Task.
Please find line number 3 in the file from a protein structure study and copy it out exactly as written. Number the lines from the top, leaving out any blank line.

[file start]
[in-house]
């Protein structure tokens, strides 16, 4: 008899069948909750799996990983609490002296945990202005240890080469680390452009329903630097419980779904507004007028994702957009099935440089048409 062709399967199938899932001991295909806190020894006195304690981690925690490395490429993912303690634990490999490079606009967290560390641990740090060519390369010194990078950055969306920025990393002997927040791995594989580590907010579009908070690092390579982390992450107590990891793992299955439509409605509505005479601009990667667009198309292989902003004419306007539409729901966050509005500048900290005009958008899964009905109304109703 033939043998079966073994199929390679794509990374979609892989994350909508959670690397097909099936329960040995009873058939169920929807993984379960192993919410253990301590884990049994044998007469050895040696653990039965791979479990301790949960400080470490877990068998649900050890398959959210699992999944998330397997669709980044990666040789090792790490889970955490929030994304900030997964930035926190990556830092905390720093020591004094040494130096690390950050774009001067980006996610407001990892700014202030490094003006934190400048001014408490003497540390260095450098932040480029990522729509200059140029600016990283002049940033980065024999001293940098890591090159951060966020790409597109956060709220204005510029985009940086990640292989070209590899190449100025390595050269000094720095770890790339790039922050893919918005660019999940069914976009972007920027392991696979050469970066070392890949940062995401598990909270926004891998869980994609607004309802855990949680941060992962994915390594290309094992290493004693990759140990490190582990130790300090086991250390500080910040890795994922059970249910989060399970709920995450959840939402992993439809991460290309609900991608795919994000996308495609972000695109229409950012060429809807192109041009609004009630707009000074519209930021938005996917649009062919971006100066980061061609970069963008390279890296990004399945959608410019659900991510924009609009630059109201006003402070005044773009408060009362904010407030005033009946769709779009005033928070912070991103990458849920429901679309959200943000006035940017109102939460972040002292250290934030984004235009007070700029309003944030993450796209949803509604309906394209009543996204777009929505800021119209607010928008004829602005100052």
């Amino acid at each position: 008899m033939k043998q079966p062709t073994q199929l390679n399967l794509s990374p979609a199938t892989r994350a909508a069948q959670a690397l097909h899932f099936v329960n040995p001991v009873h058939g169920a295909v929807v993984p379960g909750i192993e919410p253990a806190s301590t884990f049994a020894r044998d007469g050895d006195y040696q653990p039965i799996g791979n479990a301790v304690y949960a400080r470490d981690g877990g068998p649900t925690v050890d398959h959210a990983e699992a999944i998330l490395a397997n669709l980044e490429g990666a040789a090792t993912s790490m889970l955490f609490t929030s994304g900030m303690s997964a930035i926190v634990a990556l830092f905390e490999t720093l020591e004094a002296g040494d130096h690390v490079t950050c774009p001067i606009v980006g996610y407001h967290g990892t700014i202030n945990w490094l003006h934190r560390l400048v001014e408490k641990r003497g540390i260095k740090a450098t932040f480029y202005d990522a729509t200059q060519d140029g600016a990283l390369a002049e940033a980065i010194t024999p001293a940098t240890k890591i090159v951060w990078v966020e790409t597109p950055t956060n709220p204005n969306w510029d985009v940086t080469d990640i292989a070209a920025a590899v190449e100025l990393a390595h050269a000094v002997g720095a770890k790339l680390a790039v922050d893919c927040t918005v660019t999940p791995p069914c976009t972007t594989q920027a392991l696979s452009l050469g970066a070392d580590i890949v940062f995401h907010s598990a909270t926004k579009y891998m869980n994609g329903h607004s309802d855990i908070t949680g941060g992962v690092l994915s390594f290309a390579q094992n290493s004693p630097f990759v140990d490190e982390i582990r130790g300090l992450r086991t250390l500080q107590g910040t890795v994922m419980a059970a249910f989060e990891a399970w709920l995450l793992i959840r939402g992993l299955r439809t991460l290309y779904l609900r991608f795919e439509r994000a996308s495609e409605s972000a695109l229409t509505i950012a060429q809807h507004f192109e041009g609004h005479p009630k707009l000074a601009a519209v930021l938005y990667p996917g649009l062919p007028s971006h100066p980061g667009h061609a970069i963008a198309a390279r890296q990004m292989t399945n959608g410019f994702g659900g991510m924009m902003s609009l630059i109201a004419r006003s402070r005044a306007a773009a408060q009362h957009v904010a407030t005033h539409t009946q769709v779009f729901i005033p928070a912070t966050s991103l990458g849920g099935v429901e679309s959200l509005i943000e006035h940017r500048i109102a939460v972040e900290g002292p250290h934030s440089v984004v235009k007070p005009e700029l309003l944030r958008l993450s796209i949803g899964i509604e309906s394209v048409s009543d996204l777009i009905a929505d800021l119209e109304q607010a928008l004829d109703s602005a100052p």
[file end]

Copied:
């Amino acid at each position: 008899m033939k043998q079966p062709t073994q199929l390679n399967l794509s990374p979609a199938t892989r994350a909508a069948q959670a690397l097909h899932f099936v329960n040995p001991v009873h058939g169920a295909v929807v993984p379960g909750i192993e919410p253990a806190s301590t884990f049994a020894r044998d007469g050895d006195y040696q653990p039965i799996g791979n479990a301790v304690y949960a400080r470490d981690g877990g068998p649900t925690v050890d398959h959210a990983e699992a999944i998330l490395a397997n669709l980044e490429g990666a040789a090792t993912s790490m889970l955490f609490t929030s994304g900030m303690s997964a930035i926190v634990a990556l830092f905390e490999t720093l020591e004094a002296g040494d130096h690390v490079t950050c774009p001067i606009v980006g996610y407001h967290g990892t700014i202030n945990w490094l003006h934190r560390l400048v001014e408490k641990r003497g540390i260095k740090a450098t932040f480029y202005d990522a729509t200059q060519d140029g600016a990283l390369a002049e940033a980065i010194t024999p001293a940098t240890k890591i090159v951060w990078v966020e790409t597109p950055t956060n709220p204005n969306w510029d985009v940086t080469d990640i292989a070209a920025a590899v190449e100025l990393a390595h050269a000094v002997g720095a770890k790339l680390a790039v922050d893919c927040t918005v660019t999940p791995p069914c976009t972007t594989q920027a392991l696979s452009l050469g970066a070392d580590i890949v940062f995401h907010s598990a909270t926004k579009y891998m869980n994609g329903h607004s309802d855990i908070t949680g941060g992962v690092l994915s390594f290309a390579q094992n290493s004693p630097f990759v140990d490190e982390i582990r130790g300090l992450r086991t250390l500080q107590g910040t890795v994922m419980a059970a249910f989060e990891a399970w709920l995450l793992i959840r939402g992993l299955r439809t991460l290309y779904l609900r991608f795919e439509r994000a996308s495609e409605s972000a695109l229409t509505i950012a060429q809807h507004f192109e041009g609004h005479p009630k707009l000074a601009a519209v930021l938005y990667p996917g649009l062919p007028s971006h100066p980061g667009h061609a970069i963008a198309a390279r890296q990004m292989t399945n959608g410019f994702g659900g991510m924009m902003s609009l630059i109201a004419r006003s402070r005044a306007a773009a408060q009362h957009v904010a407030t005033h539409t009946q769709v779009f729901i005033p928070a912070t966050s991103l990458g849920g099935v429901e679309s959200l509005i943000e006035h940017r500048i109102a939460v972040e900290g002292p250290h934030s440089v984004v235009k007070p005009e700029l309003l944030r958008l993450s796209i949803g899964i509604e309906s394209v048409s009543d996204l777009i009905a929505d800021l119209e109304q607010a928008l004829d109703s602005a100052p």